I, as one consumer, will not be suckered by the statists’ hollow slogans into handing over control to government bureaucrats. The big content providers like Netflix and their customers don’t deserve government-coerced handouts [full disclosure: I am a Netflix subscriber]. They can pay their fair share for the consumer-driven products they provide. Internet fees are properly the right of ISPs and content providers to contractually negotiate among themselves without government interfering on behalf of one party or another.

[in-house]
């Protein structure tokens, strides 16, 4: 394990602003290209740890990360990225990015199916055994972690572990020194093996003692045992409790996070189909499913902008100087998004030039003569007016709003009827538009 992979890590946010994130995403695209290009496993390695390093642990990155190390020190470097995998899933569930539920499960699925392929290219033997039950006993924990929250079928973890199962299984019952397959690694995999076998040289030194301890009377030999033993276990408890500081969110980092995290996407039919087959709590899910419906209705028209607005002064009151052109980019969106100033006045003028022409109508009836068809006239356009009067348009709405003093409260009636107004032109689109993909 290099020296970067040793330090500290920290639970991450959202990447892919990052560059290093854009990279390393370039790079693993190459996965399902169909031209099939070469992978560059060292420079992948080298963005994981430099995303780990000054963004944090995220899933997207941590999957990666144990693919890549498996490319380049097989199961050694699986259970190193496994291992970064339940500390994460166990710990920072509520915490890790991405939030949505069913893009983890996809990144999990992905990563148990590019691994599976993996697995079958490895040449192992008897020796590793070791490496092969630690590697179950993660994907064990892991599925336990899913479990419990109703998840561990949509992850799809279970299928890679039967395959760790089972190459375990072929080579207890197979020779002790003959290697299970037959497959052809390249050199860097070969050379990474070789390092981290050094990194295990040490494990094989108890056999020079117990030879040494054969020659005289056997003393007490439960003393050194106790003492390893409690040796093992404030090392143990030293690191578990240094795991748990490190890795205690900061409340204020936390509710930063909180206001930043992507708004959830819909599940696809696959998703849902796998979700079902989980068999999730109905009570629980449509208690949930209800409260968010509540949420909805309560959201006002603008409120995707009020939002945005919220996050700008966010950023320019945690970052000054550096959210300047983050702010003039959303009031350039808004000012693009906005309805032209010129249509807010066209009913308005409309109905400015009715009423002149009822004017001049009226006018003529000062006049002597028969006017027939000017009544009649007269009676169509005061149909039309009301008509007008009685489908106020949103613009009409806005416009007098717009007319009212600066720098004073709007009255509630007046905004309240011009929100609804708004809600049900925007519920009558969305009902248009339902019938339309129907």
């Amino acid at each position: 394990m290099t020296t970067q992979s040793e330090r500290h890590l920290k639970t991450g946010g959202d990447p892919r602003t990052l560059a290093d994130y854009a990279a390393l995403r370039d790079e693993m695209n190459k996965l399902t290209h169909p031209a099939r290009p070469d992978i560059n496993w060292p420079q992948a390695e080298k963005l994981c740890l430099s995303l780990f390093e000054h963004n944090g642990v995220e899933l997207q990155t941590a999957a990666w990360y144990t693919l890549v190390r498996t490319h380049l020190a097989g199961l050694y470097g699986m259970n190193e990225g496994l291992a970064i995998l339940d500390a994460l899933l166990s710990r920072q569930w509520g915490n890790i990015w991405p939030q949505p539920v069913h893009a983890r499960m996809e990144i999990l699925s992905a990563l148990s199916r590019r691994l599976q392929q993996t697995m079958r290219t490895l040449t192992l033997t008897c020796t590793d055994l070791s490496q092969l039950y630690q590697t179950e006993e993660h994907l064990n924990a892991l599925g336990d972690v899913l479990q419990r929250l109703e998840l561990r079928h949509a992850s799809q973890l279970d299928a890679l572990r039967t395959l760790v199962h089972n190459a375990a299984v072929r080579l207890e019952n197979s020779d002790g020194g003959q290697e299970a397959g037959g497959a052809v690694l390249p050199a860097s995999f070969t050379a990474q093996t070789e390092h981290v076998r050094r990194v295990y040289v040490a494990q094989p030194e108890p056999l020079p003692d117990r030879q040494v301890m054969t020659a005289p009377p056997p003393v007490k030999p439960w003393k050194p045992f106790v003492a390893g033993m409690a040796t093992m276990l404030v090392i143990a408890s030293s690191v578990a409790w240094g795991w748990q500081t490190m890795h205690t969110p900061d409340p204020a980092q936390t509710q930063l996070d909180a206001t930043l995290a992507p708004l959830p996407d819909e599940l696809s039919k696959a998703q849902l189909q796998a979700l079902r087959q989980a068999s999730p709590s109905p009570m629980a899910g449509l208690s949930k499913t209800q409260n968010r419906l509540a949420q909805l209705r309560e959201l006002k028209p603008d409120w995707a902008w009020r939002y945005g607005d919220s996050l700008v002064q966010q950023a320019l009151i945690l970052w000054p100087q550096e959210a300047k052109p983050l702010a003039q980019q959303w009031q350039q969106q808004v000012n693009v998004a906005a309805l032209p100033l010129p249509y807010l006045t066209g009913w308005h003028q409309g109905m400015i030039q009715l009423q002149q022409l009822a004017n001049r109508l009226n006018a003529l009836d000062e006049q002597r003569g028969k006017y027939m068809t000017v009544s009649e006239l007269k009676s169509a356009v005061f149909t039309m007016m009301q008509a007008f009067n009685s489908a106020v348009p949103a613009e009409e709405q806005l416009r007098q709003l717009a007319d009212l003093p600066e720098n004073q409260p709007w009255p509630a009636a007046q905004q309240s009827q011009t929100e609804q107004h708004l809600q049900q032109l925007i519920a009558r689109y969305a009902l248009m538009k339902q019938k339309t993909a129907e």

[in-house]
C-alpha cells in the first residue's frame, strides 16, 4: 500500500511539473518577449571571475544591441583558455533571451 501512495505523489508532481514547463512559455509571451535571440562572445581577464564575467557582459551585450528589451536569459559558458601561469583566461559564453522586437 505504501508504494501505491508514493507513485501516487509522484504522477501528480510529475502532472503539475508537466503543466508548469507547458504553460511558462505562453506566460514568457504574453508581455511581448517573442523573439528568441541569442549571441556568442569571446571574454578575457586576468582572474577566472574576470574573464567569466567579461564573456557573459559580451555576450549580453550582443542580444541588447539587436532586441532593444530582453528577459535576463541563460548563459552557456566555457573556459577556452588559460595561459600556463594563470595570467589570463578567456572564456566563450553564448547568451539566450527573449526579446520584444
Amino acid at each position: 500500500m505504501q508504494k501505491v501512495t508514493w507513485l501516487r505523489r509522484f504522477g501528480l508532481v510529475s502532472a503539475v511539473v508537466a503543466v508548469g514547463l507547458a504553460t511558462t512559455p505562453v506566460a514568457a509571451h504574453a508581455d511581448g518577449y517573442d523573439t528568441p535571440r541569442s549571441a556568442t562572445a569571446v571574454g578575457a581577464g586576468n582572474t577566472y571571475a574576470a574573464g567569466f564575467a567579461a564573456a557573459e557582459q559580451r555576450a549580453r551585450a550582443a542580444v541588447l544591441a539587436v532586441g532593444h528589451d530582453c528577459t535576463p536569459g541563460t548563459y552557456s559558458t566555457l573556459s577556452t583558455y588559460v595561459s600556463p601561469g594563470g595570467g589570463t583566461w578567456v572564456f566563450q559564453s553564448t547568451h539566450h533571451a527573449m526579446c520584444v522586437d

Market supply and demand, not crony-oriented dictates of government bureaucrats, should be the concern of the ISPs. While the computer code of the internet is open source—free for anyone to use—the physical equipment of the internet is not some public domain. It is privately built networks, and the networks belong to whoever builds them based on the principle of property rights. The ISPs built their networks. They are, despite certain government-imposed roadblocks, largely subject to competition—new ISPs are free to enter the market at any time. An ISP has a right to set the terms according to its profitability, its capital expenditure needs, and the good of its overall customer base, whether it is pricing or who to sell their capacity, so long as it doesn’t violate anyone’s rights. Charging extra for heavy users of the network it built, owns, and operates is perfectly legitimate. If an ISP overcharge, the market will force it to alter its policies.